ShareThis Page
Wisconsin school ends cheerleading awards for body parts | TribLIVE.com
U.S./World

Wisconsin school ends cheerleading awards for body parts

Associated Press
| Wednesday, February 20, 2019 1:30 a.m.
778576_web1_ltG0H7oM

KENOSHA, Wis. — A Wisconsin high school is ending cheerleading awards given annually to girls with the largest breasts or buttocks — dubbed “Big Booty” and “Big Boobie” — after the American Civil Liberties Union demanded action following repeated complaints from parents and a former coach to school and district officials.

Coaches at Tremper High School in the Kenosha Unified School District give out awards each year recognizing the most improved or hardest-working cheerleaders. In at least the past two years, they have also given what they called gag awards, according to the ACLU of Wisconsin. Those awards also included one in 2018 for “String Bean” — the thinnest team member.

The ACLU, which sent a letter Tuesday demanding that the district discipline staff involved with the awards, said emails and other documents it obtained during a yearlong investigation showed the awards were handed out at a banquet attended by about 100 people, including coaches, family members and friends of students.

Details about the awards banquet were first reported by the New York Times.

Among those who complained was former track coach Patti Hupp. She emailed Tremper principal Steve Knecht last year to express her concerns after a parent notified her about the awards.

“I don’t think it takes much to see that this is extremely degrading to women,” Hupp said in the email to Knecht.

Knecht told cheerleading coaches in an April 28 email that he would launch an investigation into the awards after receiving complaints from four different people. He later told a parent who followed up that he had found no evidence of wrongdoing. When the parent asked for justification, he wrote in a letter that the awards “were meant to be funny” and the coaches were “just joking around.”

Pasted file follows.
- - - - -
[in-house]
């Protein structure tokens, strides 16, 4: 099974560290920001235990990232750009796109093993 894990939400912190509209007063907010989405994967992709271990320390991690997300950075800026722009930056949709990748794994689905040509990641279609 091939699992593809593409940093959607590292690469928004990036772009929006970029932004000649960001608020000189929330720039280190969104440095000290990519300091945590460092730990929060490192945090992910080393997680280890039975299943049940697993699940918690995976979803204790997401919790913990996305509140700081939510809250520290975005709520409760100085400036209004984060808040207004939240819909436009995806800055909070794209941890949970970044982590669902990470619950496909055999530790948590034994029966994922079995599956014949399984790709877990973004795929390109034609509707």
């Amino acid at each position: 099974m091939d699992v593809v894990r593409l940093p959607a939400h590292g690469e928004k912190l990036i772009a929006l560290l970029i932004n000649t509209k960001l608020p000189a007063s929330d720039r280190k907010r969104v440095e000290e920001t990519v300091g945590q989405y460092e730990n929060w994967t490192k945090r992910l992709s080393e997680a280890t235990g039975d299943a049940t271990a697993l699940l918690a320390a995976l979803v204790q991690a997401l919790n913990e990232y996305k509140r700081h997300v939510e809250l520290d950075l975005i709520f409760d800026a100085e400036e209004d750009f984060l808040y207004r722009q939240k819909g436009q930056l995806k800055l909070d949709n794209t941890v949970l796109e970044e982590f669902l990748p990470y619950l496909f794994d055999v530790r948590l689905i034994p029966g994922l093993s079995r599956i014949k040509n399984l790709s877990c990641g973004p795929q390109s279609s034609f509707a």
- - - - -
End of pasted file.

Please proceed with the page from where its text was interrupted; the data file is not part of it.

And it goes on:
District spokeswoman Tanya Ruder said “a clear expectation has been set that awards of this nature are not acceptable and are not to be given at Tremper cheerleading banquets going forward.” However, the Times reported that a coach sent a note to the team on Sunday about this year’s awards banquet that said only cheerleaders and coaches are invited.

Hupp also emailed a cheerleading coach, Patti Uttech, on April 24 to express her concerns.

“The last thing these high school girls need is a fellow woman in their lives communicating to them that they are objects or that their appearance is something to be gawked at, demeaned, laughed at, or even awarded for that matter,” Hupp wrote.

Uttech said she didn’t see a problem.

“I honestly don’t feel that I need to explain myself about how we ran our banquet,” she said in her email response. “Actually we have run it this way for years and have never had a problem.”

A human resources official met with Uttech a month after that email and directed her to write letters of apology to students and to resign by June 14, according to the documents obtained by the ACLU. However, Uttech has continued coaching the cheerleading squad, the ACLU said.

Ruder said the school district could not discuss personnel matters.

Hupp told the Kenosha News that she was not just disappointed with the school district.

“I’m disgusted with the cheer coaches and with the Kenosha parents that sat there and said and did nothing,” Hupp said.

Categories: News | World
TribLIVE commenting policy

You are solely responsible for your comments and by using TribLive.com you agree to our Terms of Service.

We moderate comments. Our goal is to provide substantive commentary for a general readership. By screening submissions, we provide a space where readers can share intelligent and informed commentary that enhances the quality of our news and information.

While most comments will be posted if they are on-topic and not abusive, moderating decisions are subjective. We will make them as carefully and consistently as we can. Because of the volume of reader comments, we cannot review individual moderation decisions with readers.

We value thoughtful comments representing a range of views that make their point quickly and politely. We make an effort to protect discussions from repeated comments either by the same reader or different readers

We follow the same standards for taste as the daily newspaper. A few things we won't tolerate: personal attacks, obscenity, vulgarity, profanity (including expletives and letters followed by dashes), commercial promotion, impersonations, incoherence, proselytizing and SHOUTING. Don't include URLs to Web sites.

We do not edit comments. They are either approved or deleted. We reserve the right to edit a comment that is quoted or excerpted in an article. In this case, we may fix spelling and punctuation.

We welcome strong opinions and criticism of our work, but we don't want comments to become bogged down with discussions of our policies and we will moderate accordingly.

We appreciate it when readers and people quoted in articles or blog posts point out errors of fact or emphasis and will investigate all assertions. But these suggestions should be sent via e-mail. To avoid distracting other readers, we won't publish comments that suggest a correction. Instead, corrections will be made in a blog post or in an article.